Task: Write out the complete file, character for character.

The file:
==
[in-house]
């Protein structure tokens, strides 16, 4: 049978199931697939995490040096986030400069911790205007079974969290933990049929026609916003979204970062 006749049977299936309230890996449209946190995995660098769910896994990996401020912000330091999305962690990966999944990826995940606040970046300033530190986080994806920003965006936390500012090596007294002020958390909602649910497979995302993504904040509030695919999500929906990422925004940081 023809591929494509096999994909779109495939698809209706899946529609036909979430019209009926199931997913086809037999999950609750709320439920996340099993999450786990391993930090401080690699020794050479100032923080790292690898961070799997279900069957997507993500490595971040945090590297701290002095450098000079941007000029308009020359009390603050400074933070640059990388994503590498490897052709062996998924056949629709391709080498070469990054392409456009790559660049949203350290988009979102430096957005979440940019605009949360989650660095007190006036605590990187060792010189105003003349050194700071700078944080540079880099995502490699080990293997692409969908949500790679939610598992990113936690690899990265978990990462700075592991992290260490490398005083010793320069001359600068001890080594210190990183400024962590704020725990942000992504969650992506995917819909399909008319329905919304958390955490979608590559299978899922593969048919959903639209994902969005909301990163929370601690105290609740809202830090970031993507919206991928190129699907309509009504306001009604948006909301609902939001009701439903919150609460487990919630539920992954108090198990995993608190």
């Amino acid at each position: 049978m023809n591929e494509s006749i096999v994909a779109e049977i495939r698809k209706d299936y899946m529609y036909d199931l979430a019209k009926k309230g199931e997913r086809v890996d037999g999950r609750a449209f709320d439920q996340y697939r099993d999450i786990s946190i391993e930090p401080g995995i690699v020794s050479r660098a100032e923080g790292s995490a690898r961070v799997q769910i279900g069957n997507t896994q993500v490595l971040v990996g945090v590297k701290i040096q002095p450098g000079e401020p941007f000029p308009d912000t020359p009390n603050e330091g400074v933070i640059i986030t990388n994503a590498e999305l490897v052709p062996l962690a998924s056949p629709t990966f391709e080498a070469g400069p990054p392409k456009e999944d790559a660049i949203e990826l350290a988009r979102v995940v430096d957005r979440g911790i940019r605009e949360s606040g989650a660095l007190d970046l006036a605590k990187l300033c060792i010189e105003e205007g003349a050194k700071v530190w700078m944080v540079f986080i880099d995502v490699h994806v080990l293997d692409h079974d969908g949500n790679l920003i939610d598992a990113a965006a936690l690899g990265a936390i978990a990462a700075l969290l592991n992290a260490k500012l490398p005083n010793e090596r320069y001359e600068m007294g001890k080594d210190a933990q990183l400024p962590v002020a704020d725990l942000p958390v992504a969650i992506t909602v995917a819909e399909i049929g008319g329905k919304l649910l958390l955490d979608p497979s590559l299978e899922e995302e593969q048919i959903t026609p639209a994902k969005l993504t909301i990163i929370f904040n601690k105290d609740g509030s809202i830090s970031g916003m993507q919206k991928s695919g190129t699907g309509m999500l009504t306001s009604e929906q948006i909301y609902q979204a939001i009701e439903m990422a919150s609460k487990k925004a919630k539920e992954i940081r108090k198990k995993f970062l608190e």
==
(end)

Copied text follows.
[in-house]
């Protein structure tokens, strides 16, 4: 049978199931697939995490040096986030400069911790205007079974969290933990049929026609916003979204970062 006749049977299936309230890996449209946190995995660098769910896994990996401020912000330091999305962690990966999944990826995940606040970046300033530190986080994806920003965006936390500012090596007294002020958390909602649910497979995302993504904040509030695919999500929906990422925004940081 023809591929494509096999994909779109495939698809209706899946529609036909979430019209009926199931997913086809037999999950609750709320439920996340099993999450786990391993930090401080690699020794050479100032923080790292690898961070799997279900069957997507993500490595971040945090590297701290002095450098000079941007000029308009020359009390603050400074933070640059990388994503590498490897052709062996998924056949629709391709080498070469990054392409456009790559660049949203350290988009979102430096957005979440940019605009949360989650660095007190006036605590990187060792010189105003003349050194700071700078944080540079880099995502490699080990293997692409969908949500790679939610598992990113936690690899990265978990990462700075592991992290260490490398005083010793320069001359600068001890080594210190990183400024962590704020725990942000992504969650992506995917819909399909008319329905919304958390955490979608590559299978899922593969048919959903639209994902969005909301990163929370601690105290609740809202830090970031993507919206991928190129699907309509009504306001009604948006909301609902939001009701439903919150609460487990919630539920992954108090198990995993608190």
């Amino acid at each position: 049978m023809n591929e494509s006749i096999v994909a779109e049977i495939r698809k209706d299936y899946m529609y036909d199931l979430a019209k009926k309230g199931e997913r086809v890996d037999g999950r609750a449209f709320d439920q996340y697939r099993d999450i786990s946190i391993e930090p401080g995995i690699v020794s050479r660098a100032e923080g790292s995490a690898r961070v799997q769910i279900g069957n997507t896994q993500v490595l971040v990996g945090v590297k701290i040096q002095p450098g000079e401020p941007f000029p308009d912000t020359p009390n603050e330091g400074v933070i640059i986030t990388n994503a590498e999305l490897v052709p062996l962690a998924s056949p629709t990966f391709e080498a070469g400069p990054p392409k456009e999944d790559a660049i949203e990826l350290a988009r979102v995940v430096d957005r979440g911790i940019r605009e949360s606040g989650a660095l007190d970046l006036a605590k990187l300033c060792i010189e105003e205007g003349a050194k700071v530190w700078m944080v540079f986080i880099d995502v490699h994806v080990l293997d692409h079974d969908g949500n790679l920003i939610d598992a990113a965006a936690l690899g990265a936390i978990a990462a700075l969290l592991n992290a260490k500012l490398p005083n010793e090596r320069y001359e600068m007294g001890k080594d210190a933990q990183l400024p962590v002020a704020d725990l942000p958390v992504a969650i992506t909602v995917a819909e399909i049929g008319g329905k919304l649910l958390l955490d979608p497979s590559l299978e899922e995302e593969q048919i959903t026609p639209a994902k969005l993504t909301i990163i929370f904040n601690k105290d609740g509030s809202i830090s970031g916003m993507q919206k991928s695919g190129t699907g309509m999500l009504t306001s009604e929906q948006i909301y609902q979204a939001i009701e439903m990422a919150s609460k487990k925004a919630k539920e992954i940081r108090k198990k995993f970062l608190e």